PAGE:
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Greenspace has the potential to be a vital resource for promoting healthy living for people in urban areas, offering both opportunities for physical activity and wellbeing. Much research has explored the objectively measurable factors within areas to the end of explaining the role of greenspace access in continuing health inequalities. This paper explores the subjective reasons why people in urban areas choose to use, or not use, local public greenspace.
In-depth interviews with 24 people living in two areas of Glasgow, United Kingdom were conducted, supplemented with participant photography and participatory methods. Data was thematically categorised to explore subjectively experienced facilitators and barriers to greenspace use in urban areas.
From the perspective of current and potential urban greenspace users, access is revealed to be about more than the physical characteristics of neighbourhoods, greenspace resources or objectively measurable features of walkability and connectivity. Subjectively, the idea of walkability includes perceptions of social cohesion at a community level and the level of felt integration and inclusion by individuals in their communities. Individual's feelings of integration and inclusion potentially mitigate the effects of experiential barriers to urban greenspace access, such as evidence of anti-social behaviour.
We conclude that improving access to greenspace for all in urban communities will require more than providing high quality resources such as parks, footpaths, activities and lighting. Physical availability interacts with community contexts already established and a holistic understanding of access is required. A key cultural component of areas and neighbourhoods is the level of social cohesion, a factor that has the potential to reinforce existing health inequalities through shaping differentiated greenspace access between subgroups of the local population.
Although there is now widespread acceptance from studies of neighbourhood effects that where people live affects their health, the underlying mechanisms are only beginning to be understood [1-5]. One mechanism through which local residential areas affect health and wellbeing is through access to health enhancing greenspace. Epidemiological studies have found that the provision of, and access to, greenspaces is an important determinant of health and health inequalities for both individuals and communities and those with greater access to greenspace report better health [6-11]. Mechanisms identified include opportunities to increase cardio-vascular activity, stress reduction and opportunities for interaction for adults and children alike [12-15]. Access to nature and natural environments can also promote mental health by offering psychological and emotional benefits [16,17]. Evidence that green views from hospital beds can assist recovery further highlights how the benefits of greenspace access go beyond opportunities for physical activity .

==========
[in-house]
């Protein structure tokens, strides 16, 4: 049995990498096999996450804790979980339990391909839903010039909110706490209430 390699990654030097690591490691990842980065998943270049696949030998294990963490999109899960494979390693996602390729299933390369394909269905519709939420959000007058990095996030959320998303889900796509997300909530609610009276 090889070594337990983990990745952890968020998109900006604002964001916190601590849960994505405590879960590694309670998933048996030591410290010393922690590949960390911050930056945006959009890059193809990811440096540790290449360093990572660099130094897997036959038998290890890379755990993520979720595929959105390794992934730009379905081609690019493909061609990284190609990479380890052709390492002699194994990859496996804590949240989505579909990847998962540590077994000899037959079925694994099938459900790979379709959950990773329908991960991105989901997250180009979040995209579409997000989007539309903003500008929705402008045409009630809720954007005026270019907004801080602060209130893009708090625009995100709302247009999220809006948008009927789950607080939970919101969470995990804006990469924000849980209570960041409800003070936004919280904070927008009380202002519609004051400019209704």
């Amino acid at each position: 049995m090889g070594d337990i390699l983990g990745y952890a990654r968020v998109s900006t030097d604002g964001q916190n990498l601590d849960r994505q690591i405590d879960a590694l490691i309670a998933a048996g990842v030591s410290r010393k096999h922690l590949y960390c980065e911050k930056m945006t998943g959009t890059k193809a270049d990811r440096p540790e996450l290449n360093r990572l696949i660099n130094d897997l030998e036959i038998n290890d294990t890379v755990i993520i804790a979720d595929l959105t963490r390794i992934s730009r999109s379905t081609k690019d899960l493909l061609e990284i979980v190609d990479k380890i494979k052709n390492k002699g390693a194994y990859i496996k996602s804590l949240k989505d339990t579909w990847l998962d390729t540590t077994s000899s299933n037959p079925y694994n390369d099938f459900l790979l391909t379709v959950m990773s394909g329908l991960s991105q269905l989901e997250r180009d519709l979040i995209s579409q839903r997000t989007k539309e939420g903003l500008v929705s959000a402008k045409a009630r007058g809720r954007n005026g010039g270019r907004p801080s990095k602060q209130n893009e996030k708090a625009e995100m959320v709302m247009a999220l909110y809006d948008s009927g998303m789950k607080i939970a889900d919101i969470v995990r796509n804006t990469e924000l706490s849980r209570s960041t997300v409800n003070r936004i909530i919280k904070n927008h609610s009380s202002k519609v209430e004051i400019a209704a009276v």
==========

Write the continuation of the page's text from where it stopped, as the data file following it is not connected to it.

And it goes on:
As a consequence of such findings, lack of access to and/or use of urban greenspace become a public health issue for people living in urban areas. With regard to health inequalities between socio-economic groups, greenspace access has been implicated in social inequalities in obesity and overweight, with parks and other urban greenspaces being viewed as important components of community 'opportunity structures' for health [19,20]. Thus conceived, the equalisation of greenspace quality and access between areas is an important public health action to reduce health inequalities [21,22].
The idea of the 'walkability' of communities has become a focus of research seeking to understand inequalities in access and use of available urban greenspace [23-27]. 'Walkable' neighbourhoods are those urban environments in which people feel comfortable, safe, and predisposed to walk. Those defined as "highly walkable" have been described as being characterised by features such high population density, mixed land use (a variety of retail, residential, commercial usage), high connectivity (direct or easy travel routes between destinations as a result of street layout), good pedestrian and cycling facilities (presence of pavements, cycle routes, traffic calming measures) and accessibility (e.g. a variety of destinations or facilities, such as shops, greenspace, transport links) [28,29]. The inventory of factors shaping walkability has developed to exclude the subjective, less easily captured experiences of urban space. This leaves the individual motivations, values and experiences necessary to ensure greenspaces are visited and re-visited relatively unexplored.
Consequently explorations of the relationship between elements of urban infrastructure and health also need to address why people choose, or choose not to use greenspace. While there has been research exploring the connection between physical attributes of local areas and health, most have been conducted using method protocols better placed to capture objective qualities of neighbourhoods such as GIS mapping or surveys. As a result, studies focussing on how places influence health have tended to look at the physical characteristics of neighbourhoods and/or the characteristics of the people who live there [30-32]. Less is known about whether the effects of place may affect individuals differently, in a manner that may further entrench inequalities both within and between areas.